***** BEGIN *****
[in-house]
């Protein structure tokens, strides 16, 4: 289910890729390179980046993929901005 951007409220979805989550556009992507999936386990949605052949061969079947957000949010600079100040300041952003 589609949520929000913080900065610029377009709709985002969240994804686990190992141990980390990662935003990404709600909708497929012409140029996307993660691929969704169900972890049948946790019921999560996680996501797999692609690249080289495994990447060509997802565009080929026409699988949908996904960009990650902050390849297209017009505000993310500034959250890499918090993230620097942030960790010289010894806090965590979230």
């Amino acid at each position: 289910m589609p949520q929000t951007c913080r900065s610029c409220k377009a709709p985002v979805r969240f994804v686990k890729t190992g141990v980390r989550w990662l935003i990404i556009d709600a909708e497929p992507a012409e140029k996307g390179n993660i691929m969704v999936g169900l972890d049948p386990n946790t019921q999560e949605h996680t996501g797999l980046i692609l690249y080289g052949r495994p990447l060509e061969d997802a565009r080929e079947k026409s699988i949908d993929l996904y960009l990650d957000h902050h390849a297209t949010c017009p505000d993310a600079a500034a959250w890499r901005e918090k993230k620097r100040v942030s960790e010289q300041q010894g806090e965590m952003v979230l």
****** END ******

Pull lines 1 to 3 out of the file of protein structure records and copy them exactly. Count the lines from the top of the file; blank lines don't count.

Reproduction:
[in-house]
């Protein structure tokens, strides 16, 4: 289910890729390179980046993929901005 951007409220979805989550556009992507999936386990949605052949061969079947957000949010600079100040300041952003 589609949520929000913080900065610029377009709709985002969240994804686990190992141990980390990662935003990404709600909708497929012409140029996307993660691929969704169900972890049948946790019921999560996680996501797999692609690249080289495994990447060509997802565009080929026409699988949908996904960009990650902050390849297209017009505000993310500034959250890499918090993230620097942030960790010289010894806090965590979230």
């Amino acid at each position: 289910m589609p949520q929000t951007c913080r900065s610029c409220k377009a709709p985002v979805r969240f994804v686990k890729t190992g141990v980390r989550w990662l935003i990404i556009d709600a909708e497929p992507a012409e140029k996307g390179n993660i691929m969704v999936g169900l972890d049948p386990n946790t019921q999560e949605h996680t996501g797999l980046i692609l690249y080289g052949r495994p990447l060509e061969d997802a565009r080929e079947k026409s699988i949908d993929l996904y960009l990650d957000h902050h390849a297209t949010c017009p505000d993310a600079a500034a959250w890499r901005e918090k993230k620097r100040v942030s960790e010289q300041q010894g806090e965590m952003v979230l």